Wednesday 11 December 2019

Delaney on defensive over €400k pay packet

Daniel McDonnell

Daniel McDonnell

FAI chief executive John Delaney has defended his €400,000-a-year salary and claimed that the association's board were opposed to his decision to take a cut on the €450,000-a-year wage he was collecting two years ago.

Delaney was speaking at the FAI's annual general meeting in Ennis on Saturday, where he promised delegates that the association's substantial debt would be cleared by 2020.

Last year's accounts outlined bank debt of €63m and an overdraft of €4m. However, the Waterford man said that bank borrowings are now at €50m , responding "yes" when asked by media representatives if the other €13m had been cleared in the subsequent period.

There were no questions from the floor during the main meeting, with president Paddy McCaul bringing a swift end to proceedings after the official business was out of the way.

Afterwards, though, Delaney was placed on the defensive about his considerable pay packet even though he has taken a voluntary pay-cut of €50,000 over the past two years -- a drop of €17,500 in 2010 and another €32,500 this year.

He said that the other members of the FAI Board of Management were against a reduction in his salary.

"I'm not going to speak of the reasons," said Delaney, when it was put to him that he earns twice as much as the Taoiseach. "The board believes it's justifiable. I work very hard and deliver for the association to the best of my abilities. They (the board) didn't want to reduce my salary, which is something I voluntarily did last year and this year.

"It went from €450,000 to €431,000 and it will be around €400,000 now after the latest reduction," continued Delaney, who refused to disclose what portion of the figure relates to his pension contribution.

McCaul -- who signs off on the association's accounts -- later refused to offer his take on the Abbotstown finances, stating that he would leave the press handling of those matters to Delaney, who is very much the association's most prominent figure -- the chief executive managed to pop up on screen 60 times in a five-minute video which showed delegates the highlights of a week of activities in Clare.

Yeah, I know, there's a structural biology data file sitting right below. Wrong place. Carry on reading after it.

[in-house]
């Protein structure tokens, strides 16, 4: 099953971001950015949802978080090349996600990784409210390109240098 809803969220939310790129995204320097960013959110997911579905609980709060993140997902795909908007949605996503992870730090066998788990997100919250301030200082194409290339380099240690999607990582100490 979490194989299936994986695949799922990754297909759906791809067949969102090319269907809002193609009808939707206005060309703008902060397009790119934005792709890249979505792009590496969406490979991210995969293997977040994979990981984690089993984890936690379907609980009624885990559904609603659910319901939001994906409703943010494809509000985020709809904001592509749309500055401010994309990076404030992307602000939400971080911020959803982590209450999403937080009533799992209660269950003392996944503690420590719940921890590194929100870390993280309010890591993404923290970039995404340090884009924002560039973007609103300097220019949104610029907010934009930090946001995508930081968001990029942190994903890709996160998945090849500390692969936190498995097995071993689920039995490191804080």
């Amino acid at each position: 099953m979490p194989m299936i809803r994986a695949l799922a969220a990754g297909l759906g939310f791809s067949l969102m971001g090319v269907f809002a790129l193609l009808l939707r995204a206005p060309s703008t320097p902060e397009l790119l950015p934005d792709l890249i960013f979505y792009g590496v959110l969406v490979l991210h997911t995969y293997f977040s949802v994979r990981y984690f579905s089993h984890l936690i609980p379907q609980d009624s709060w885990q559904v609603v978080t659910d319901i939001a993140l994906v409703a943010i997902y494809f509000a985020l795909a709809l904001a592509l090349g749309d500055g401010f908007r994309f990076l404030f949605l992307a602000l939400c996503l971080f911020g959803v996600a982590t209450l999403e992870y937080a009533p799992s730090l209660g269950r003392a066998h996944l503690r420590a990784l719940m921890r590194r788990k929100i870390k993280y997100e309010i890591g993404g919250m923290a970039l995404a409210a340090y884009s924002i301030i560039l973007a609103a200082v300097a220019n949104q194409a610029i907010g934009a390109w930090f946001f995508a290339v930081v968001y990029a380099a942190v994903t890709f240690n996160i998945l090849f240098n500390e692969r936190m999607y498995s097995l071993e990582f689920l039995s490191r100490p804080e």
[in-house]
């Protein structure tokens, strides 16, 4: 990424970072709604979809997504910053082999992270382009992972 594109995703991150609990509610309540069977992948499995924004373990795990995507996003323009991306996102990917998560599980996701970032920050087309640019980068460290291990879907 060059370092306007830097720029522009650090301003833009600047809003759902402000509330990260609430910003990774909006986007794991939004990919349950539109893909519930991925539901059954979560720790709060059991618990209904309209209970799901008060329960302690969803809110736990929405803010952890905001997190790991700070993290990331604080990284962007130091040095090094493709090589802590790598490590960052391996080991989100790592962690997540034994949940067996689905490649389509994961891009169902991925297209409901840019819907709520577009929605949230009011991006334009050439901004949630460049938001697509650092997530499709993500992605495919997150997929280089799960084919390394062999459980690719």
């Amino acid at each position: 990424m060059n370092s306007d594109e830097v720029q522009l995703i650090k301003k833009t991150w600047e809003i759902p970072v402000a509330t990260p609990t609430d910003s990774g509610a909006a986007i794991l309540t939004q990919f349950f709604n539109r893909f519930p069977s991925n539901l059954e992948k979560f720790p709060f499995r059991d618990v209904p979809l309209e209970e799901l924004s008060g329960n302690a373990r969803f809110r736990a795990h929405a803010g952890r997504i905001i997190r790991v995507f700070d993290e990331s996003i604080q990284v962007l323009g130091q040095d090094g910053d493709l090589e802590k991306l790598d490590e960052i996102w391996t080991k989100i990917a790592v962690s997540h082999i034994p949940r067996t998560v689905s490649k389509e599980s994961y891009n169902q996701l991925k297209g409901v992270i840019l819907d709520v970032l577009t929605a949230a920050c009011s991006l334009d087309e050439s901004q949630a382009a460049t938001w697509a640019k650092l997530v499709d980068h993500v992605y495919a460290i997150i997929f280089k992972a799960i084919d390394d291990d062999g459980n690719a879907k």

Earlier, from the podium, McCaul was fulsome in his praise for Delaney, pointing out his success in the area of bringing in revenue from sponsorship, with the commercial portfolio accounting for two-thirds of the FAI's income.

"As CEO, John has an unrivalled track record of delivery for the FAI," said McCaul. "John's remuneration reflects his unrivalled record of achievement, his absolute and total commitment to every strand of our game, and his 24-seven, 365 days approach to the role of CEO.

"I am delighted that John has recently taken up the role as chairman of the Aviva Stadium board, and I wish him well in that."

The FAI recorded a surplus of €57,000 in 2010, with turnover at €39.5m. Flagging attendances at international games are a worry, with the focus now shifting from the failed Vantage Club project to selling season tickets for the general admission section. Thus far, there has been a positive reaction to reduced prices under that scheme, with 6,000 sold to date.

The overall financial picture was delivered by interim financial officer Padraic Smith, who admitted that challenging times could lie ahead over the next 18-24 months, but spoke positively of the long-term picture.

Smith, who also has a key role in monitoring the finances of League of Ireland clubs, announced that he would be leaving the FAI in October to take up the position of financial analysis manager at UEFA.

It means that, with Mark O'Leary having departed after the 2010 AGM, the FAI are looking for a new supremo in the financial department for the second time in the space of a year.

Delaney doesn't consider it a problem. "Padraic was appointed on an interim basis. He's an ambitious lad and, like any footballer, he wants to move and play for a bigger team. It's a great opportunity with UEFA. We are already in a recruitment process."

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